Race beyond Reason
At the very beginning of his discussion Professor Nobile poses the question: "Are whites able to teach African American history?" He logically concludes that "I know of no rational argument that proves that they are not" [emphasis added]. Herein lies the very basis of the dilemma confronting Professor Nobile. It goes far beyond pedagogical considerations and curriculum questions: it rests squarely on the single issue of race. And, regardless of the circumstances, race has never been rational in American society.
In the late 1960s scores of young African Americans attending predominantly white colleges and universities all over the nation began demanding courses that were "relevant" to their experience. In response to tenacious black agitation, white college and university administrators added various courses on the African American experience. One of the most popular of those courses on the African American experience. One of the most popular of those courses among the small numbers of black students attending white schools was African American (black in those days) history. The administrators who approved the addition of this "new" history to their curriculum knew little about these black students on their campuses, and even less about their history. After all, this black student presence on campus was a new experience for many of these schools. The perspectives and experiences of the black students were so different; and they seemed to be so angry all the time. Many white members of the university community found this presence puzzling, and sometimes troubling. So, when these black newcomers had the temerity to demand courses that were relevant to their lives, many white administrators acquiesced with alacrity.
Clearly, white approval of African American history and other related courses was part of the search for ways to cope with this new and troubling black presence on campus. Many hoped black students would see the university's willingness to provide courses in their history as proof of white sincerity and sensitivity. In short, they hoped the inclusion of black history in the curriculum would make black students feel at home. Sadly, such an expectation for African American history took it out of the realm of the scholarly. Many white members of the university community would always see this kind of history as a service for black students rather than as a legitimate field of study. As white students, faculty, and administrators discussed and debated the wisdom of including African American history in their school's curriculum, black students were formulating their own ideas. They saw the addition of their history to the curriculum as a significant victory. After all, many reasoned, it was their agitation that had forced administrators to make this change. Consequently, many believed that African American history was their course. They had a hand in its creation, and it was all about the history of their people. This was one of the few parts of their campus experience that did not make these black students feel isolated and unwanted.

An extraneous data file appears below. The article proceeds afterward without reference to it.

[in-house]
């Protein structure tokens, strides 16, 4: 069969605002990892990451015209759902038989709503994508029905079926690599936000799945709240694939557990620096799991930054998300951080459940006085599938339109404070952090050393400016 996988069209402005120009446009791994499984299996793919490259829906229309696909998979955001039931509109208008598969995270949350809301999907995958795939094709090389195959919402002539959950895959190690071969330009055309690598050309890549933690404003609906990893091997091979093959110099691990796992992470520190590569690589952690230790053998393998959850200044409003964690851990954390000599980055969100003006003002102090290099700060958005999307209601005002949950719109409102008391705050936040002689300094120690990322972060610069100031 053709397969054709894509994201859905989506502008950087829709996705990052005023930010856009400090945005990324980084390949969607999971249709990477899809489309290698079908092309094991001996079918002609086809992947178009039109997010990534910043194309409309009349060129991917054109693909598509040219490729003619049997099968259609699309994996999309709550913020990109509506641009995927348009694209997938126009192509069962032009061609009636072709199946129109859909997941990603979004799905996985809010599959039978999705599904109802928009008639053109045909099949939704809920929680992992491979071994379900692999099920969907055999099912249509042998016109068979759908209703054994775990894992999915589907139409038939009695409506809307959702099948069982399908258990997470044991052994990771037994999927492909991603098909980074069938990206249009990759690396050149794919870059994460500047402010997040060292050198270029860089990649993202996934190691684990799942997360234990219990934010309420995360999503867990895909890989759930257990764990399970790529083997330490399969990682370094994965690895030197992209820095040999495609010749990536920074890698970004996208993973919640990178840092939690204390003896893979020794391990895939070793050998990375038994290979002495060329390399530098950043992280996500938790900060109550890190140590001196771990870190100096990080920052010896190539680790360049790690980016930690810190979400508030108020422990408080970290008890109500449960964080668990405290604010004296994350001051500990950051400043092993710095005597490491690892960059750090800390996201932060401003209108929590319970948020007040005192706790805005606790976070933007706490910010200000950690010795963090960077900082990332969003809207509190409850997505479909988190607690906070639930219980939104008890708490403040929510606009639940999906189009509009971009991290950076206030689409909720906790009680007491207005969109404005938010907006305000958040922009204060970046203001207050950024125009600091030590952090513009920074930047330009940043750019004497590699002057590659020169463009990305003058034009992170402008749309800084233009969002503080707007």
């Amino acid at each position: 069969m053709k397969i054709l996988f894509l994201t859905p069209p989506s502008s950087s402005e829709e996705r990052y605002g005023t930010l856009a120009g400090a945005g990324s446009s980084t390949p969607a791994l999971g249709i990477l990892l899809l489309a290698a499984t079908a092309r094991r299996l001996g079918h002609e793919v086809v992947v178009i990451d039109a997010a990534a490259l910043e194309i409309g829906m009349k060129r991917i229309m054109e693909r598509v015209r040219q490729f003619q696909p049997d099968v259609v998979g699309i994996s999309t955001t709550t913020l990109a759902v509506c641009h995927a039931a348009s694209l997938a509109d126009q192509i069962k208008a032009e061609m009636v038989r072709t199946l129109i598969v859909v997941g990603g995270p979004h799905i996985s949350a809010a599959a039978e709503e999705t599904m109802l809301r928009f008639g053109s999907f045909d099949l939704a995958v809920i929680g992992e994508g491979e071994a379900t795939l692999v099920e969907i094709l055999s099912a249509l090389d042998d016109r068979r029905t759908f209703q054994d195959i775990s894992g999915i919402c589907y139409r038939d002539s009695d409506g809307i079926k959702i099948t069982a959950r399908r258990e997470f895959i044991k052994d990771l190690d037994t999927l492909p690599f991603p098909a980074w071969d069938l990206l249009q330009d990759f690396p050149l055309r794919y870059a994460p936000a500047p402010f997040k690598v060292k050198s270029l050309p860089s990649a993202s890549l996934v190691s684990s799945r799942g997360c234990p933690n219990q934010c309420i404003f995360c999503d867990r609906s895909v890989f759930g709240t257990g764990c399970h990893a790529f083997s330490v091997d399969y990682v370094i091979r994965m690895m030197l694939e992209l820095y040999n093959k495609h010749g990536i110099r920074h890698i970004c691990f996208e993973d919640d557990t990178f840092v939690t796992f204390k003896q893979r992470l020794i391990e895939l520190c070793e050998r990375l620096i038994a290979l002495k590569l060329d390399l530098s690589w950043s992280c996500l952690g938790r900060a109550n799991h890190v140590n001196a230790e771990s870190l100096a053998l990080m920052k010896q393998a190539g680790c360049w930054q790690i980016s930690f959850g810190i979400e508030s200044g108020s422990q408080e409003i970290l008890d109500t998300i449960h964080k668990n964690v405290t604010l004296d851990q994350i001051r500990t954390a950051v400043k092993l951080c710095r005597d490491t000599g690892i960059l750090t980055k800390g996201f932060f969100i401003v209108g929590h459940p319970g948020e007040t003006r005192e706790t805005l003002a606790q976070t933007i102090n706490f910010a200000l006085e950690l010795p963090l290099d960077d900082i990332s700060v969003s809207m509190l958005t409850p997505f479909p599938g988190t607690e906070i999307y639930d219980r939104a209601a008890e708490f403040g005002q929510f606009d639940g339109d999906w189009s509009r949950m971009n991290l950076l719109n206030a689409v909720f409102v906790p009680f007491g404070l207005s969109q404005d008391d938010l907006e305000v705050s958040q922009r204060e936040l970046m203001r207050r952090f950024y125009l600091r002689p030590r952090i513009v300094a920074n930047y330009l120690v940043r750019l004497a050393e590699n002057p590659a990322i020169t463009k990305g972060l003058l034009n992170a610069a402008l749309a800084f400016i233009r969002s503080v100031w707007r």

This thicket of black and white expectations and emotions surrounding African American history generated an atmosphere that set it apart from other courses. Now, more than twenty years have passed since these early battles over the inclusion of African American history in the curriculum. Yet, in some ways, little has changed in the intervening years. Many campuses are still plagued by racial unrest; and African American history remains mired in political considerations. In such an atmosphere black student insistence on black professors for African American history courses in understandable. Many of these students still see an African American history class as one of the few places on campus where they feel welcome and included. Consequently, many would see a white professor in such a setting as an unwanted intrusion and a painful reminder of the hostile white campus that surrounds them. At the same time, some white faculty and administrators persist in judging African American history as a course that is valuable because of its political importance—not its intellectual impact. Such an attitude creates the kind of atmosphere that reinforces the growing black student certainty that their history is indeed a separate black enterprise.
Such views of African American history are quite frustrating for those of us who see it as a field worthy of legitimate scholarly inquiry. Along with black historians, there are others who have now begun to recognize the importance of this "other" kind of history to the formation of a comprehensive view that more accurately reflects the American experience. Scholars like Professor Nobile are drawn from the ranks of these people who are attempting to look beyond the ghettoization of African American history. But, regardless of their views, such white scholars are directly affected by the well-established tradition of separate treatment accorded to African American history. Such treatment has sometimes resulted in attempts to ignore of even subvert its scholarly legitimacy. The cumulative effect of such attempts has been the creation of a vision of African American history as a separate and substandard shadow of the real thing. The persistence of this vision of separatism, whether it is in the minds of black students or white administrators, is now coming back to haunt Professor Nobile, and ultimately to haunt us all.
—Cynthia Fleming is an associate professor of African American studies at University of Tennessee, Knoxville.
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